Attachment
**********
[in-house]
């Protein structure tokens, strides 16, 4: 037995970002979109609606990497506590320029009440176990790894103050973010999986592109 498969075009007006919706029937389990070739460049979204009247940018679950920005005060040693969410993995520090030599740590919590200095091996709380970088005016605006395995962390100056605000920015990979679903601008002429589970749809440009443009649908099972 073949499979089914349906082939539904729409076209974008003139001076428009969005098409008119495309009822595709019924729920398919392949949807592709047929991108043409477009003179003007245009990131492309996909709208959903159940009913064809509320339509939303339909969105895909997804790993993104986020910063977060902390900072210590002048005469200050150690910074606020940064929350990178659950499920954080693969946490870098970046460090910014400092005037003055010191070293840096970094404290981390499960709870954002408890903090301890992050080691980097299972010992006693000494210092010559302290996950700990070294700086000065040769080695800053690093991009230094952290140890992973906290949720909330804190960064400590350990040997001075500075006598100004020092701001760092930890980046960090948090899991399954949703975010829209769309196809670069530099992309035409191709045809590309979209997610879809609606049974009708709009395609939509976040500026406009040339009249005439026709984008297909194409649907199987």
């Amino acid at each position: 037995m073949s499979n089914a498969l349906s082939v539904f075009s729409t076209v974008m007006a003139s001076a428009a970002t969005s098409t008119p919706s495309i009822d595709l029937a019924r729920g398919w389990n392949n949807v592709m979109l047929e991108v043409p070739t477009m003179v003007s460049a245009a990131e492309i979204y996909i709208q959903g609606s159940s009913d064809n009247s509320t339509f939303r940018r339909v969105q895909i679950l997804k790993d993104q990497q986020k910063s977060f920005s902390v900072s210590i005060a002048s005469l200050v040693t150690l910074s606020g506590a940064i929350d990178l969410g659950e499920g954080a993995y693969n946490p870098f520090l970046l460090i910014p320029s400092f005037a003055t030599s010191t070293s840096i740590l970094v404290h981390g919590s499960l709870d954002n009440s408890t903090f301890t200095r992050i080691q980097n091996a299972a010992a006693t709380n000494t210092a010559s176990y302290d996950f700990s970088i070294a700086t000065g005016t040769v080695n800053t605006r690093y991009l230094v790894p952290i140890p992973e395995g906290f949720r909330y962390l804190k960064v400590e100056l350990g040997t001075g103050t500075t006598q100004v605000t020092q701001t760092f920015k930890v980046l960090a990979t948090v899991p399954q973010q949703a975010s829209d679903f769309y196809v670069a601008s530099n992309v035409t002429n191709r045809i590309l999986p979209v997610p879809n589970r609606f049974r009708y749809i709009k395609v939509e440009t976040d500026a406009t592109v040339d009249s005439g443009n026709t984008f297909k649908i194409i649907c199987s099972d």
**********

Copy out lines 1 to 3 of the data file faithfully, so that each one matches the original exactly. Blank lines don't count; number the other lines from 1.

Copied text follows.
[in-house]
């Protein structure tokens, strides 16, 4: 037995970002979109609606990497506590320029009440176990790894103050973010999986592109 498969075009007006919706029937389990070739460049979204009247940018679950920005005060040693969410993995520090030599740590919590200095091996709380970088005016605006395995962390100056605000920015990979679903601008002429589970749809440009443009649908099972 073949499979089914349906082939539904729409076209974008003139001076428009969005098409008119495309009822595709019924729920398919392949949807592709047929991108043409477009003179003007245009990131492309996909709208959903159940009913064809509320339509939303339909969105895909997804790993993104986020910063977060902390900072210590002048005469200050150690910074606020940064929350990178659950499920954080693969946490870098970046460090910014400092005037003055010191070293840096970094404290981390499960709870954002408890903090301890992050080691980097299972010992006693000494210092010559302290996950700990070294700086000065040769080695800053690093991009230094952290140890992973906290949720909330804190960064400590350990040997001075500075006598100004020092701001760092930890980046960090948090899991399954949703975010829209769309196809670069530099992309035409191709045809590309979209997610879809609606049974009708709009395609939509976040500026406009040339009249005439026709984008297909194409649907199987």
């Amino acid at each position: 037995m073949s499979n089914a498969l349906s082939v539904f075009s729409t076209v974008m007006a003139s001076a428009a970002t969005s098409t008119p919706s495309i009822d595709l029937a019924r729920g398919w389990n392949n949807v592709m979109l047929e991108v043409p070739t477009m003179v003007s460049a245009a990131e492309i979204y996909i709208q959903g609606s159940s009913d064809n009247s509320t339509f939303r940018r339909v969105q895909i679950l997804k790993d993104q990497q986020k910063s977060f920005s902390v900072s210590i005060a002048s005469l200050v040693t150690l910074s606020g506590a940064i929350d990178l969410g659950e499920g954080a993995y693969n946490p870098f520090l970046l460090i910014p320029s400092f005037a003055t030599s010191t070293s840096i740590l970094v404290h981390g919590s499960l709870d954002n009440s408890t903090f301890t200095r992050i080691q980097n091996a299972a010992a006693t709380n000494t210092a010559s176990y302290d996950f700990s970088i070294a700086t000065g005016t040769v080695n800053t605006r690093y991009l230094v790894p952290i140890p992973e395995g906290f949720r909330y962390l804190k960064v400590e100056l350990g040997t001075g103050t500075t006598q100004v605000t020092q701001t760092f920015k930890v980046l960090a990979t948090v899991p399954q973010q949703a975010s829209d679903f769309y196809v670069a601008s530099n992309v035409t002429n191709r045809i590309l999986p979209v997610p879809n589970r609606f049974r009708y749809i709009k395609v939509e440009t976040d500026a406009t592109v040339d009249s005439g443009n026709t984008f297909k649908i194409i649907c199987s099972d």